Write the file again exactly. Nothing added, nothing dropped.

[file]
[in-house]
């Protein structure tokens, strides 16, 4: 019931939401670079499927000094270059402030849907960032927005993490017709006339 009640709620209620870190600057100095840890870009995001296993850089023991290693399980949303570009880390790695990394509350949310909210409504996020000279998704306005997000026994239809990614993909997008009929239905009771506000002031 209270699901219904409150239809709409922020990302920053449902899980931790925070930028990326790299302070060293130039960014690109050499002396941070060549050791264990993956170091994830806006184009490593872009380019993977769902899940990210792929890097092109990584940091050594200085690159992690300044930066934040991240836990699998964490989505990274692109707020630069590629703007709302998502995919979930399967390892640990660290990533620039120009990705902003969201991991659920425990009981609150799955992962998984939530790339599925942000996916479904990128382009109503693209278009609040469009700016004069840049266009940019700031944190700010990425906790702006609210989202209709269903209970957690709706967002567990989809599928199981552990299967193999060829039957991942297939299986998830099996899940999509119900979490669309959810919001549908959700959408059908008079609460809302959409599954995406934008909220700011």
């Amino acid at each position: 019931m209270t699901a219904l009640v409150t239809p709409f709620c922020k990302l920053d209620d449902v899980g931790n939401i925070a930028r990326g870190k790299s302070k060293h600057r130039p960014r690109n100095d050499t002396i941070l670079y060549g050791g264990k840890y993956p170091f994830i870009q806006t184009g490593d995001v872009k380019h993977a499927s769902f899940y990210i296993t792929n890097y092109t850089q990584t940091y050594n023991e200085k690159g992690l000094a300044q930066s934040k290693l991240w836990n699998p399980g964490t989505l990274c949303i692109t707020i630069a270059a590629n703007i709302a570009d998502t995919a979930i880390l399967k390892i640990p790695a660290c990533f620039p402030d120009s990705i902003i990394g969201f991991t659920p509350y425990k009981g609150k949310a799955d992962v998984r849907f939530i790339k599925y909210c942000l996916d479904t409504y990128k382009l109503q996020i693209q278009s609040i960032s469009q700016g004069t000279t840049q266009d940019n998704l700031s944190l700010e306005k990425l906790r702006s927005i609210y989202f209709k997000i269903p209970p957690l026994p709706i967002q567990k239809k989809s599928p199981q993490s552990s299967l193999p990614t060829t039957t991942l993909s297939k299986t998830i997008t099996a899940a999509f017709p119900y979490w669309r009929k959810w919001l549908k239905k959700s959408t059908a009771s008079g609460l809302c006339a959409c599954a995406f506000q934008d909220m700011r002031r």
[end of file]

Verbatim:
[in-house]
């Protein structure tokens, strides 16, 4: 019931939401670079499927000094270059402030849907960032927005993490017709006339 009640709620209620870190600057100095840890870009995001296993850089023991290693399980949303570009880390790695990394509350949310909210409504996020000279998704306005997000026994239809990614993909997008009929239905009771506000002031 209270699901219904409150239809709409922020990302920053449902899980931790925070930028990326790299302070060293130039960014690109050499002396941070060549050791264990993956170091994830806006184009490593872009380019993977769902899940990210792929890097092109990584940091050594200085690159992690300044930066934040991240836990699998964490989505990274692109707020630069590629703007709302998502995919979930399967390892640990660290990533620039120009990705902003969201991991659920425990009981609150799955992962998984939530790339599925942000996916479904990128382009109503693209278009609040469009700016004069840049266009940019700031944190700010990425906790702006609210989202209709269903209970957690709706967002567990989809599928199981552990299967193999060829039957991942297939299986998830099996899940999509119900979490669309959810919001549908959700959408059908008079609460809302959409599954995406934008909220700011």
């Amino acid at each position: 019931m209270t699901a219904l009640v409150t239809p709409f709620c922020k990302l920053d209620d449902v899980g931790n939401i925070a930028r990326g870190k790299s302070k060293h600057r130039p960014r690109n100095d050499t002396i941070l670079y060549g050791g264990k840890y993956p170091f994830i870009q806006t184009g490593d995001v872009k380019h993977a499927s769902f899940y990210i296993t792929n890097y092109t850089q990584t940091y050594n023991e200085k690159g992690l000094a300044q930066s934040k290693l991240w836990n699998p399980g964490t989505l990274c949303i692109t707020i630069a270059a590629n703007i709302a570009d998502t995919a979930i880390l399967k390892i640990p790695a660290c990533f620039p402030d120009s990705i902003i990394g969201f991991t659920p509350y425990k009981g609150k949310a799955d992962v998984r849907f939530i790339k599925y909210c942000l996916d479904t409504y990128k382009l109503q996020i693209q278009s609040i960032s469009q700016g004069t000279t840049q266009d940019n998704l700031s944190l700010e306005k990425l906790r702006s927005i609210y989202f209709k997000i269903p209970p957690l026994p709706i967002q567990k239809k989809s599928p199981q993490s552990s299967l193999p990614t060829t039957t991942l993909s297939k299986t998830i997008t099996a899940a999509f017709p119900y979490w669309r009929k959810w919001l549908k239905k959700s959408t059908a009771s008079g609460l809302c006339a959409c599954a995406f506000q934008d909220m700011r002031r």